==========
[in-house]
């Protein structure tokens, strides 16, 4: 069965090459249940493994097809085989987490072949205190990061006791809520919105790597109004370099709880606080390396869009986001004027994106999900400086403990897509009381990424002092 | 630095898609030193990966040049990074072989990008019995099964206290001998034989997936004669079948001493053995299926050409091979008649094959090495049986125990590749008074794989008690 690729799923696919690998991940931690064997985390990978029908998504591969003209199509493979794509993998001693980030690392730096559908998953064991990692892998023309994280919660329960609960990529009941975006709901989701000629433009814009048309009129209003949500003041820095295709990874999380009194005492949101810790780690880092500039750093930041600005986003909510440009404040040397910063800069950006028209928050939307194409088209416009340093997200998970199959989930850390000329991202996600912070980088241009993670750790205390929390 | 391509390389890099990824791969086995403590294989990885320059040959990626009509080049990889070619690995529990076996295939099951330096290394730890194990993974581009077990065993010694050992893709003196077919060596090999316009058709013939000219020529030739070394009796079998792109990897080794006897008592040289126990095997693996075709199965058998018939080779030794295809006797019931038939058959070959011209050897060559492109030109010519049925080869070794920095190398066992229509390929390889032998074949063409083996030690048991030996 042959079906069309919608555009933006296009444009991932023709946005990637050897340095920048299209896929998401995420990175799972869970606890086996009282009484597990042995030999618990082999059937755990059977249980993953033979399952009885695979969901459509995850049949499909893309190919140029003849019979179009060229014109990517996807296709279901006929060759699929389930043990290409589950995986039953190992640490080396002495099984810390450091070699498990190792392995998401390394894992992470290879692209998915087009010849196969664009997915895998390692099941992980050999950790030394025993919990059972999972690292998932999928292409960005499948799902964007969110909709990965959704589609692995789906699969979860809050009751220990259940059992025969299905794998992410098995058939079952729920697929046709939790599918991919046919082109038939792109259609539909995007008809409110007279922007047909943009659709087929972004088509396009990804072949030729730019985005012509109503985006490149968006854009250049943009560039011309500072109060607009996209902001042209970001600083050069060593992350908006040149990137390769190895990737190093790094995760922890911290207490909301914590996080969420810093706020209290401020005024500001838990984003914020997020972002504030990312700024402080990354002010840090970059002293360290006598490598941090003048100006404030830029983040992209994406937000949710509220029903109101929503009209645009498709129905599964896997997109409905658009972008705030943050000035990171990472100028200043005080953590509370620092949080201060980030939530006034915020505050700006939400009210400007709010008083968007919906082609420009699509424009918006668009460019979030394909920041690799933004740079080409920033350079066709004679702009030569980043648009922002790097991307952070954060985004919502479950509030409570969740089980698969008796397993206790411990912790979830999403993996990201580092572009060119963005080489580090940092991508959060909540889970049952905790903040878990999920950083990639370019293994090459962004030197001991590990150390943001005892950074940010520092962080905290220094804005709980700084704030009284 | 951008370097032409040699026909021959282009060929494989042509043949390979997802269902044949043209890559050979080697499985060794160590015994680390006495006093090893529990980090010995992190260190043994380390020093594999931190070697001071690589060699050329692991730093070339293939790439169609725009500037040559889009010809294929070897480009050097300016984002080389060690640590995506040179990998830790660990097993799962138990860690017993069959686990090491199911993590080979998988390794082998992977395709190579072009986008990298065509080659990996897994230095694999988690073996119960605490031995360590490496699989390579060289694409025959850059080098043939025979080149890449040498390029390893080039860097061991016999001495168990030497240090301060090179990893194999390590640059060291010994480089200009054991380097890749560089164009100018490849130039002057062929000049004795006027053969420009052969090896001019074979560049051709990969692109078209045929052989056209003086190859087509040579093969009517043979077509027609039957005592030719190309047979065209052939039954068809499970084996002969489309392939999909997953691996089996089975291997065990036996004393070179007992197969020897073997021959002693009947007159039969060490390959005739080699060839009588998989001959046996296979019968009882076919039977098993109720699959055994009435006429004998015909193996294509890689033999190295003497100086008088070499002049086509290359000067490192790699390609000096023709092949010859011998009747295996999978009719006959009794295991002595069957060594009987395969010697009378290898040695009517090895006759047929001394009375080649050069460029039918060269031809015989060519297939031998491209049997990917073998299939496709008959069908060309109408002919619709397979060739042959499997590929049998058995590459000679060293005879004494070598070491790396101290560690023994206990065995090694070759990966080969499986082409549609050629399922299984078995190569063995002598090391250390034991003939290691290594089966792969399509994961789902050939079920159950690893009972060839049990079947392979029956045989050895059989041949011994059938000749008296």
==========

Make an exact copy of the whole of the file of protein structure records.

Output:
[in-house]
């Protein structure tokens, strides 16, 4: 069965090459249940493994097809085989987490072949205190990061006791809520919105790597109004370099709880606080390396869009986001004027994106999900400086403990897509009381990424002092 | 630095898609030193990966040049990074072989990008019995099964206290001998034989997936004669079948001493053995299926050409091979008649094959090495049986125990590749008074794989008690 690729799923696919690998991940931690064997985390990978029908998504591969003209199509493979794509993998001693980030690392730096559908998953064991990692892998023309994280919660329960609960990529009941975006709901989701000629433009814009048309009129209003949500003041820095295709990874999380009194005492949101810790780690880092500039750093930041600005986003909510440009404040040397910063800069950006028209928050939307194409088209416009340093997200998970199959989930850390000329991202996600912070980088241009993670750790205390929390 | 391509390389890099990824791969086995403590294989990885320059040959990626009509080049990889070619690995529990076996295939099951330096290394730890194990993974581009077990065993010694050992893709003196077919060596090999316009058709013939000219020529030739070394009796079998792109990897080794006897008592040289126990095997693996075709199965058998018939080779030794295809006797019931038939058959070959011209050897060559492109030109010519049925080869070794920095190398066992229509390929390889032998074949063409083996030690048991030996 042959079906069309919608555009933006296009444009991932023709946005990637050897340095920048299209896929998401995420990175799972869970606890086996009282009484597990042995030999618990082999059937755990059977249980993953033979399952009885695979969901459509995850049949499909893309190919140029003849019979179009060229014109990517996807296709279901006929060759699929389930043990290409589950995986039953190992640490080396002495099984810390450091070699498990190792392995998401390394894992992470290879692209998915087009010849196969664009997915895998390692099941992980050999950790030394025993919990059972999972690292998932999928292409960005499948799902964007969110909709990965959704589609692995789906699969979860809050009751220990259940059992025969299905794998992410098995058939079952729920697929046709939790599918991919046919082109038939792109259609539909995007008809409110007279922007047909943009659709087929972004088509396009990804072949030729730019985005012509109503985006490149968006854009250049943009560039011309500072109060607009996209902001042209970001600083050069060593992350908006040149990137390769190895990737190093790094995760922890911290207490909301914590996080969420810093706020209290401020005024500001838990984003914020997020972002504030990312700024402080990354002010840090970059002293360290006598490598941090003048100006404030830029983040992209994406937000949710509220029903109101929503009209645009498709129905599964896997997109409905658009972008705030943050000035990171990472100028200043005080953590509370620092949080201060980030939530006034915020505050700006939400009210400007709010008083968007919906082609420009699509424009918006668009460019979030394909920041690799933004740079080409920033350079066709004679702009030569980043648009922002790097991307952070954060985004919502479950509030409570969740089980698969008796397993206790411990912790979830999403993996990201580092572009060119963005080489580090940092991508959060909540889970049952905790903040878990999920950083990639370019293994090459962004030197001991590990150390943001005892950074940010520092962080905290220094804005709980700084704030009284 | 951008370097032409040699026909021959282009060929494989042509043949390979997802269902044949043209890559050979080697499985060794160590015994680390006495006093090893529990980090010995992190260190043994380390020093594999931190070697001071690589060699050329692991730093070339293939790439169609725009500037040559889009010809294929070897480009050097300016984002080389060690640590995506040179990998830790660990097993799962138990860690017993069959686990090491199911993590080979998988390794082998992977395709190579072009986008990298065509080659990996897994230095694999988690073996119960605490031995360590490496699989390579060289694409025959850059080098043939025979080149890449040498390029390893080039860097061991016999001495168990030497240090301060090179990893194999390590640059060291010994480089200009054991380097890749560089164009100018490849130039002057062929000049004795006027053969420009052969090896001019074979560049051709990969692109078209045929052989056209003086190859087509040579093969009517043979077509027609039957005592030719190309047979065209052939039954068809499970084996002969489309392939999909997953691996089996089975291997065990036996004393070179007992197969020897073997021959002693009947007159039969060490390959005739080699060839009588998989001959046996296979019968009882076919039977098993109720699959055994009435006429004998015909193996294509890689033999190295003497100086008088070499002049086509290359000067490192790699390609000096023709092949010859011998009747295996999978009719006959009794295991002595069957060594009987395969010697009378290898040695009517090895006759047929001394009375080649050069460029039918060269031809015989060519297939031998491209049997990917073998299939496709008959069908060309109408002919619709397979060739042959499997590929049998058995590459000679060293005879004494070598070491790396101290560690023994206990065995090694070759990966080969499986082409549609050629399922299984078995190569063995002598090391250390034991003939290691290594089966792969399509994961789902050939079920159950690893009972060839049990079947392979029956045989050895059989041949011994059938000749008296």